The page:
Don't leave it in fate's hands
Sport24 columnist S'Busiso Mseleku (File)
Bafana Bafana’s 2-0 win over Angola on Wednesday night was a good tonic for a nation reeling under the bad performance in their 2013 Africa Cup of Nations (AFCON) opener.
While I celebrated the win, I was shocked by how many seemed to believe it meant that our beloved national team was already through to the next round.
Fact is, Bafana Bafana can still lose out on a berth in the last 16 if they lose to Morocco, and Cape Verde - who played their hearts out and came close to winning in their 1-1 draw against the Lions of the Atlas (or is it Atlas Lions?) - beat Angola in their final Group A match.
Based on their performance, Cape Verde are capable of mauling The Palancas Negras (Black Panthers).
In this scenario, Morocco and Cape Verde would finish on five points thus shading South Africa by a single point and then go through to the last 16 of the tournament.
What this means, as it so usually does in football: Bafana Bafana’s fate is in their hands!
While a draw would be enough to see them through, I suggest that a win will always be better.
Which brings up another question: When will our national football team learn to take their fate in their own hands from the first game of any tournament?
Had they won the opening match at the National Stadium, we will be telling another story now. Coach Gordon Igesund would now have the luxury of resting some of his key players as he would be preparing for the second round.
Something else that has come out in the first phase of this tournament is that goal-scoring doesn’t seem to be only South Africa’s problem. A number of African countries have fizzled in front of goal.
Of the 10 opening round matches, only Ghana and DRC managed to produce four goals in a 2-2 draw followed by Ivory Coast and Togo who scored three goals between them as The Elephants won 2-1.
The two opening matches on Saturday - South Africa v Cape Verde and Morocco v Angola - ended in goalless draws.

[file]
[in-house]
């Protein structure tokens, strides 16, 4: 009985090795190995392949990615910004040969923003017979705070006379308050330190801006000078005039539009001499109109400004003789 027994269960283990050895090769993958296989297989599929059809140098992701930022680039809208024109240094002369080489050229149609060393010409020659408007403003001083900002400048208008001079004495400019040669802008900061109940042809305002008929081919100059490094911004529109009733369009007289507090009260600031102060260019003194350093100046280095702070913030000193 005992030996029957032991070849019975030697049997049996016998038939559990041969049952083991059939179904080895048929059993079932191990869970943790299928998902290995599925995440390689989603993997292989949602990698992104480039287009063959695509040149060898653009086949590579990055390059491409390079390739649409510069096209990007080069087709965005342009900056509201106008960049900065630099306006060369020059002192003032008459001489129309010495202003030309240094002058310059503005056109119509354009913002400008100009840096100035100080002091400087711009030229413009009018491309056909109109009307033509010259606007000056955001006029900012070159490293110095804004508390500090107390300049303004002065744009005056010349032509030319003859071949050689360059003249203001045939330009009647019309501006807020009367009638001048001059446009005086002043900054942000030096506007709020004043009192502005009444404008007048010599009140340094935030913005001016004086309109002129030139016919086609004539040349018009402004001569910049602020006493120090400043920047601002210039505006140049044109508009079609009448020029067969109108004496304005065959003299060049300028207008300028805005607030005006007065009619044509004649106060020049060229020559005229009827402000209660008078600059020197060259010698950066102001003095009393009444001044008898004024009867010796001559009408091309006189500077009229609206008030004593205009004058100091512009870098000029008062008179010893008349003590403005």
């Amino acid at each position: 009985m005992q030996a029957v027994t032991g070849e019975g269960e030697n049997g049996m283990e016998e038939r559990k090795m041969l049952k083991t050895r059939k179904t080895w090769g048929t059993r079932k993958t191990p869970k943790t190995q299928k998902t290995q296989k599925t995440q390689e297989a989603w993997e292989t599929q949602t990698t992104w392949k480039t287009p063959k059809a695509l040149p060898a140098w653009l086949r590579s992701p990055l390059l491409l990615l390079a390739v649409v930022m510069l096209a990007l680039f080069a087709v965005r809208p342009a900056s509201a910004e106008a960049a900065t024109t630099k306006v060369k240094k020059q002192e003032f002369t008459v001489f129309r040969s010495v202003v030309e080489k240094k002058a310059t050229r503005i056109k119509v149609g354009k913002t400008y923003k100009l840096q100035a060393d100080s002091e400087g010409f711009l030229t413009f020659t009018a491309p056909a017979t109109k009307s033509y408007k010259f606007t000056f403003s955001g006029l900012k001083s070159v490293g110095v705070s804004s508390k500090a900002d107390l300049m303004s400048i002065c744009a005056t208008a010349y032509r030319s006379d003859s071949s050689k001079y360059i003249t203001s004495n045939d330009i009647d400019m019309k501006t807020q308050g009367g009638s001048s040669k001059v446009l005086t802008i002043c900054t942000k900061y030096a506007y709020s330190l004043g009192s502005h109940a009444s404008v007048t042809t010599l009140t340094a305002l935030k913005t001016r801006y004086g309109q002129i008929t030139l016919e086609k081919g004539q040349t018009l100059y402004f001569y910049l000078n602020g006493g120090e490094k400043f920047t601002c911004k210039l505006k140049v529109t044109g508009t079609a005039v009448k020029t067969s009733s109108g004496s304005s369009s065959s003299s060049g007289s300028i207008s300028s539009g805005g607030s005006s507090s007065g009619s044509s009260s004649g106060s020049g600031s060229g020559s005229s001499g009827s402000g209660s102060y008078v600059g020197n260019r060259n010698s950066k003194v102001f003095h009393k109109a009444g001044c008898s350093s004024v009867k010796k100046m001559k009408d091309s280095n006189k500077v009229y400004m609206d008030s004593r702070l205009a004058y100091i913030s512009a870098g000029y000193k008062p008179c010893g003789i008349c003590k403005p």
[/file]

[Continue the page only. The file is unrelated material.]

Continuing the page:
All in all the 10 pairings produced 17 goals at an average of 1.7 goals per match.
I couldn’t help but chuckle at South African Football Association (SAFA) president Kirsten Nematandani assurances that Igesund’s job would be safe even if his charges do not make it t the semi-finals.
Remember that when he signed the contract he was given the mandate to at least reach the semi-finals of the AFCON.
However, as it is always the case with our football, there was no mention of any sanction should he and his charges fail in their mandate. So much for setting goals.
The learned Nematandani found it opportune to remind us that the mandate goes further and says Igesund must qualify the team for the 2014 Soccer World Cup in Brazil.
So just like it happened with Igesund’s predecessor, Pitso Mosimane, if he fails his matric exams, he will go further and try for a Bachelor’s degree. How sweet.
All one can say to Bafana Bafana is that they should go out there and beat the daylights out of Morocco and not rely to other teams to do them favours.
We are tired of having to fetch our calculators and work out the permutations on what needs to happen for our team to at least reach the next round of the tournament.
It’s been a long time since this happened. Eleven years to be exact when they were bundled out of the quarter-finals by hosts Mali in 2002. Since then, it has been a downward spiral, getting knocked out in the first round in 2004, 2006 and 2008 followed by failure to qualify for 2010 and 2012.
Here is an opportunity brought by SAFA by securing the host status. Don’t let it slip through your fingers Bafana as we do not know when next we will qualify for the AFCON finals. S’Busiso Mseleku is regarded as one of Africa's leading sports journalists and an authority on football. He has received some of the biggest awards in a career spanning well over 20 years. He is currently City Press Sports Editor.
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